Results: Arterial tCBF and the calculated pulsatility index were significantly greater in a-MCI patients than in HEVs. In contrast, vascular parameters were lower in NPH patients. Cervical CSF flow analysis yielded similar values for all four populations. Aqueductal CSF stroke volumes (in μl per cardiac cycle) were similar in HEVs (34 ± 17) and AD patients (39 ± 18). In contrast, the aqueductal CSF was hyperdynamic in a-MCI patients (73 ± 33) and even more so in NPH patients (167 ± 89).

Conclusion: Our preliminary data show that a-MCI patients present with high systolic arterial peak flows, which are associated with higher mean total cerebral arterial flows. Aqueductal CSF oscillations are within normal range in AD and higher than normal in NPH. This study provides an original dynamic vision of cerebral neurodegenerative diseases, consistent with the vascular theory for AD, and supporting primary flow disturbances different from those observed in NPH.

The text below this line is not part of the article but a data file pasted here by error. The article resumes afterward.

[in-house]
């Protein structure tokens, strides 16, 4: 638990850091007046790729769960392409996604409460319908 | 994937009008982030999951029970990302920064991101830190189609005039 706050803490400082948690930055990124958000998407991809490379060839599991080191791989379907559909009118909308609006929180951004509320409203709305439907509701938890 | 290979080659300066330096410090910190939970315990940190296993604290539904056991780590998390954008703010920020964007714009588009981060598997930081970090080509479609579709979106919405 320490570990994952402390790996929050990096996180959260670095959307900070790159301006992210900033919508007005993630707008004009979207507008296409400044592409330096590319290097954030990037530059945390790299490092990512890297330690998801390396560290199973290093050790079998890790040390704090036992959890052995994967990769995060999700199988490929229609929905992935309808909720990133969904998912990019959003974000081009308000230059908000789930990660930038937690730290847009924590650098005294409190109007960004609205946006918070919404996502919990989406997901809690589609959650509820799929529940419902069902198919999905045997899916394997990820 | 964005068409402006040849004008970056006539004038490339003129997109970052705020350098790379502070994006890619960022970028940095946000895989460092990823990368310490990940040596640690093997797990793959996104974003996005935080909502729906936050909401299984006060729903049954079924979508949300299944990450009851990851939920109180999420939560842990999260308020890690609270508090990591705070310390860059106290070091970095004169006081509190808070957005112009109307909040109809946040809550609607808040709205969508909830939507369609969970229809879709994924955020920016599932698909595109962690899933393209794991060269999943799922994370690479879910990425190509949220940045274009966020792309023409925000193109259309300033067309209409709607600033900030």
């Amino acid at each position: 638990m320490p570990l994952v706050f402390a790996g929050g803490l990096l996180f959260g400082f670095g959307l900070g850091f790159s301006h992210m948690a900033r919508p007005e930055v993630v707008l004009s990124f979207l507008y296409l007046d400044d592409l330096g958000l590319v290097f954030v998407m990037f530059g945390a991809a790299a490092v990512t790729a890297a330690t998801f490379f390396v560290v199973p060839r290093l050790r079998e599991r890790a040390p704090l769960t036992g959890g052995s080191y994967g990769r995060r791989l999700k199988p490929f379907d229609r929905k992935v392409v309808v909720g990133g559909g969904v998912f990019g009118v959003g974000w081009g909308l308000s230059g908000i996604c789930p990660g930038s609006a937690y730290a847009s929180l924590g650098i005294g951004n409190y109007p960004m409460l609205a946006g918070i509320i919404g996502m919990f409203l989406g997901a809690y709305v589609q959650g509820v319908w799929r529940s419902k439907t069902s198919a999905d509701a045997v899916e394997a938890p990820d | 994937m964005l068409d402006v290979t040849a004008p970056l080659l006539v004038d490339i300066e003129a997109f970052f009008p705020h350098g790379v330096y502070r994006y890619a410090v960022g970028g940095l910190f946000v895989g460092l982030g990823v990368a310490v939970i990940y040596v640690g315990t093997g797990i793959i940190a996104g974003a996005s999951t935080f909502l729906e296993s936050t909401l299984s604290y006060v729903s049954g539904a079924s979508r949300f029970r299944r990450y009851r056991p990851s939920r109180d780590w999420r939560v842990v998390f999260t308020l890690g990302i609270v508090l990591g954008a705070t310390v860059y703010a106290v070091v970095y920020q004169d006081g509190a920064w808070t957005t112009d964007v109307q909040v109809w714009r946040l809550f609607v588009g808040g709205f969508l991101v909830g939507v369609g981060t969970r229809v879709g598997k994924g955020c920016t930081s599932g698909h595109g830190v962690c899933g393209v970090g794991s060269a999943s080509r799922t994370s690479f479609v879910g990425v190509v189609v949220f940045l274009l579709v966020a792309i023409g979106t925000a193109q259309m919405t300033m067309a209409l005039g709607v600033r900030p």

No MeSH data available.


Related in: MedlinePlus

Arterial flow curves in the three groups of patients and in healthy volunteers. The mean arterial flow curve is plotted for each of the four populations over two successive cardiac cycles. In order to simplify the figure, the standard deviations have been intentionally omitted. The flow scale increases from top to bottom. Note the sharper, higher systolic arterial peak in MCI and (to a lesser extent) in AD patients, when compared with healthy elderly volunteers (HEVs) and NPH patients. There were significant differences between these curves (please refer to the values reported in Tables 1 and 2).
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Figure 3: Arterial flow curves in the three groups of patients and in healthy volunteers. The mean arterial flow curve is plotted for each of the four populations over two successive cardiac cycles. In order to simplify the figure, the standard deviations have been intentionally omitted. The flow scale increases from top to bottom. Note the sharper, higher systolic arterial peak in MCI and (to a lesser extent) in AD patients, when compared with healthy elderly volunteers (HEVs) and NPH patients. There were significant differences between these curves (please refer to the values reported in Tables 1 and 2).

Mentions: The mean arterial (tCBF) flow curves for each of the four populations are shown in Figure 3.